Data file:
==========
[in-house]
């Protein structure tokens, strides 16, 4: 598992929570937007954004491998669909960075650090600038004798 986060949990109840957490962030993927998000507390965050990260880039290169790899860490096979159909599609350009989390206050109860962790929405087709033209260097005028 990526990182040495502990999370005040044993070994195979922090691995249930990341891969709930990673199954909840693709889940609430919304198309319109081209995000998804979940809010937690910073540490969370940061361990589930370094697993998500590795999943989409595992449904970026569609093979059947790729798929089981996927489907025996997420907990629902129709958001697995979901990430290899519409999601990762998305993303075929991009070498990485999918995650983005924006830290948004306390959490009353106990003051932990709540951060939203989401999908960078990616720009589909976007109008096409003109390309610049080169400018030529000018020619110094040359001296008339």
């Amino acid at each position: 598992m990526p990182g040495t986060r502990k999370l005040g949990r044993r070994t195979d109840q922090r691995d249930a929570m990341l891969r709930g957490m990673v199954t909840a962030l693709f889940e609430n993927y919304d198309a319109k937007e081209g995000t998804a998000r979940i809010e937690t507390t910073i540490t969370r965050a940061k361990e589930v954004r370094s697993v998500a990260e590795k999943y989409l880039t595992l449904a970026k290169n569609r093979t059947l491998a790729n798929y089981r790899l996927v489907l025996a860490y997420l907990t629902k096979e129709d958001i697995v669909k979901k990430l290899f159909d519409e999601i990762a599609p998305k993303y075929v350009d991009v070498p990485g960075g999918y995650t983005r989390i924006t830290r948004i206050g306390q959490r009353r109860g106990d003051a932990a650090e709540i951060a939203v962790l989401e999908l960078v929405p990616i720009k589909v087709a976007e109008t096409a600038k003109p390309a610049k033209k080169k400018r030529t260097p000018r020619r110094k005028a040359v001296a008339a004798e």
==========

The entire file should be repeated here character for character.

[in-house]
């Protein structure tokens, strides 16, 4: 598992929570937007954004491998669909960075650090600038004798 986060949990109840957490962030993927998000507390965050990260880039290169790899860490096979159909599609350009989390206050109860962790929405087709033209260097005028 990526990182040495502990999370005040044993070994195979922090691995249930990341891969709930990673199954909840693709889940609430919304198309319109081209995000998804979940809010937690910073540490969370940061361990589930370094697993998500590795999943989409595992449904970026569609093979059947790729798929089981996927489907025996997420907990629902129709958001697995979901990430290899519409999601990762998305993303075929991009070498990485999918995650983005924006830290948004306390959490009353106990003051932990709540951060939203989401999908960078990616720009589909976007109008096409003109390309610049080169400018030529000018020619110094040359001296008339």
């Amino acid at each position: 598992m990526p990182g040495t986060r502990k999370l005040g949990r044993r070994t195979d109840q922090r691995d249930a929570m990341l891969r709930g957490m990673v199954t909840a962030l693709f889940e609430n993927y919304d198309a319109k937007e081209g995000t998804a998000r979940i809010e937690t507390t910073i540490t969370r965050a940061k361990e589930v954004r370094s697993v998500a990260e590795k999943y989409l880039t595992l449904a970026k290169n569609r093979t059947l491998a790729n798929y089981r790899l996927v489907l025996a860490y997420l907990t629902k096979e129709d958001i697995v669909k979901k990430l290899f159909d519409e999601i990762a599609p998305k993303y075929v350009d991009v070498p990485g960075g999918y995650t983005r989390i924006t830290r948004i206050g306390q959490r009353r109860g106990d003051a932990a650090e709540i951060a939203v962790l989401e999908l960078v929405p990616i720009k589909v087709a976007e109008t096409a600038k003109p390309a610049k033209k080169k400018r030529t260097p000018r020619r110094k005028a040359v001296a008339a004798e």